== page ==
My husband began supporting me in my birth the day we found out we were pregnant. He loved me and cared for me, learned with me and encouraged me. When the time came to birth our son, we were so in sync that he just naturally knew what I needed. His 100 percent support and effort during my whole pregnancy and birth was such an amazing gift—a true blessing. He has continued this support into motherhood! —Michelle Holmes Klinger
My husband, Matt, made labor and delivery easier by being there emotionally and physically, allowing me to relax, surrender, and allow the process to unfold naturally from the moment I knew I was pregnant to the birth, both times. If he saw a place he could help he jumped in wholeheartedly, and I am so grateful for the experience! —Nicole Poirier Keenan
Sacrum massage/counterpressure, emotional support, timing contractions, calling the midwife, doula, etc., holding my puke bowl then rinsing it out, filling the tub, and even being a physical support to lean against (he was in the tub with me) when our daughter was born. —Laura Van Roo
My husband spent eight hours rubbing my back, bless him. I even tried to pretend a rush wasn’t coming on so he could get a break—he saw through that, ha ha. He also persuaded me to have a home birth. Best decision ever! —Samantha Van Norman
We kicked labor off with a chiropractic adjustment, rocked and rolled on the exercise ball through active labor and transition, and ended with a hug and kiss when we met our son. —Rebecca Slupski Bortolussi
My husband was an island of calm at all seven of our home births, especially the one where it was just him and the cord was around baby’s neck. He supported me emotionally (and physically, since I stood for a number of them). He even did massive cleanup when necessary. —Mary Jo Horner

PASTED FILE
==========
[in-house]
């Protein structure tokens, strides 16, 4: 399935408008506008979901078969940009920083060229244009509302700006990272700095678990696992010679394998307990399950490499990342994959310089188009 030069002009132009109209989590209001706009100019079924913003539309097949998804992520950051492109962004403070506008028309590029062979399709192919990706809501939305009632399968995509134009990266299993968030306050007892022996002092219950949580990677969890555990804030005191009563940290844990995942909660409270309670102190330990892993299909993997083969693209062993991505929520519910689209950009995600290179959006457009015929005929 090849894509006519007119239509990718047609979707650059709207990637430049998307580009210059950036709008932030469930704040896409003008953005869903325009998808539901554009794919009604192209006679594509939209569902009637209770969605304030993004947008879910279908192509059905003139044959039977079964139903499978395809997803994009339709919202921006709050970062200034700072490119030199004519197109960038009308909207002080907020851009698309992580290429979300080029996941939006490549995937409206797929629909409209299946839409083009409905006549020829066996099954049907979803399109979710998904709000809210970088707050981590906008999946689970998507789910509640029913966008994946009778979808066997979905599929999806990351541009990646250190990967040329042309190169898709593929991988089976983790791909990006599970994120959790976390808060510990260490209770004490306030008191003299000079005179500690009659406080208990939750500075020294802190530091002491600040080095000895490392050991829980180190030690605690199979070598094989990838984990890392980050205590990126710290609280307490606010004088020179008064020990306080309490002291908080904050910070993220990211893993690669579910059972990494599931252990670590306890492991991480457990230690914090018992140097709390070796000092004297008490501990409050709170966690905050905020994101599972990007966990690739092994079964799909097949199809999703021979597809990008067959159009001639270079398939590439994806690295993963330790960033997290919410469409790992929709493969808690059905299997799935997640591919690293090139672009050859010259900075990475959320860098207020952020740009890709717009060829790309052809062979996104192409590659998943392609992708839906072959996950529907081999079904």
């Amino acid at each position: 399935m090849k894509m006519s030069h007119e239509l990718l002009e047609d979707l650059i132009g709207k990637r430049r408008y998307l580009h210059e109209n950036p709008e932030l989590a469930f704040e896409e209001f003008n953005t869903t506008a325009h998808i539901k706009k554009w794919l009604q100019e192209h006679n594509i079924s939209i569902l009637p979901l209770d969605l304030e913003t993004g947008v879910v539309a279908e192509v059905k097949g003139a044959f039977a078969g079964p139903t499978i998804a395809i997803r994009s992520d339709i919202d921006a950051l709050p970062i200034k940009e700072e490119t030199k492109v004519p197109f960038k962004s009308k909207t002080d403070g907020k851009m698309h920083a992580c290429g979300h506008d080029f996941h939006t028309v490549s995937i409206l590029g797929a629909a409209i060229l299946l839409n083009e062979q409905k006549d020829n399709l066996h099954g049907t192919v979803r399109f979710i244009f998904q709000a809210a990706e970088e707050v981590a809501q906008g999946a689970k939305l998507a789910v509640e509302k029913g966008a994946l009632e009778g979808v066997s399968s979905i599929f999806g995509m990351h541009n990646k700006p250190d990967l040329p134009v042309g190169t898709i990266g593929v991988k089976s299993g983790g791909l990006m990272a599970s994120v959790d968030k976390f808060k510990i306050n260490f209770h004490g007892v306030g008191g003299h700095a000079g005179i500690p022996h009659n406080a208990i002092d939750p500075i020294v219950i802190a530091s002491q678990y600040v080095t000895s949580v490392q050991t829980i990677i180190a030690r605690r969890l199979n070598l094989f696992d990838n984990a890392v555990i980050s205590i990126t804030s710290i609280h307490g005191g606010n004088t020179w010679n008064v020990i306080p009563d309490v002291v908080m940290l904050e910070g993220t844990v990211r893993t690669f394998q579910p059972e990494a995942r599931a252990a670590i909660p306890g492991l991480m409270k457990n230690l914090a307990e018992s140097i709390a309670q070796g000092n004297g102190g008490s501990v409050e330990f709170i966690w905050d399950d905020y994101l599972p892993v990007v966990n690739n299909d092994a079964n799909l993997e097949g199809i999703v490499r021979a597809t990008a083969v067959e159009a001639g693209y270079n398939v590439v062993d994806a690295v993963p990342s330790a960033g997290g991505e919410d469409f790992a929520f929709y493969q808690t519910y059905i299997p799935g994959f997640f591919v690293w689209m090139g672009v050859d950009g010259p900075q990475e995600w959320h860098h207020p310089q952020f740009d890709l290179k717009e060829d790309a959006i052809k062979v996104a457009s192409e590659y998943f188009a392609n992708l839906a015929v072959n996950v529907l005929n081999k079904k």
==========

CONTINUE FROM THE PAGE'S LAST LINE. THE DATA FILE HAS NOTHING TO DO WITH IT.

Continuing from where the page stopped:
Rubbing my back, holding me, supporting me, and smiling for the entire six hours! —DocBryn Gillow
He walked with me for the first 24 hours as I tried to walk my little boy into this world. Then when it was time, he brought me my heating pad, massaged my back and sacrum, just listened, stroked my brow, gave me my water, and helped me focus. —Meggan Medley
At the birth of my second son, Max, I lost my cool. Labor was hard and furious and I kept saying, “I can’t do it, I can’t do it. I need drugs.” My husband held my hands and said in the clearest voice, “Pam, you are doing it.” He got the midwife to put me in water and started simply counting from one to seven with each contraction. I knew if I could make it to seven, it would be OK. Later the midwife told me that he would slow the countdown excruciatingly (for her), and I had cut off circulation to his hand with my gripping it, but I had no idea. My total focus for four hours was on the count of one to seven. He was instrumental in helping Max to come into a candle-filled water birth of peace. I couldn’t have done it without him, and I have never loved him more. —Pam Jarboe
He never left my side, he catered to the women helping me (feeding them, refilling their drinks, etc.), and gave me space to do my thing! —Cynthia Gabaldon, D.C.
This article appeared in Pathways to Family Wellness magazine, Issue #50.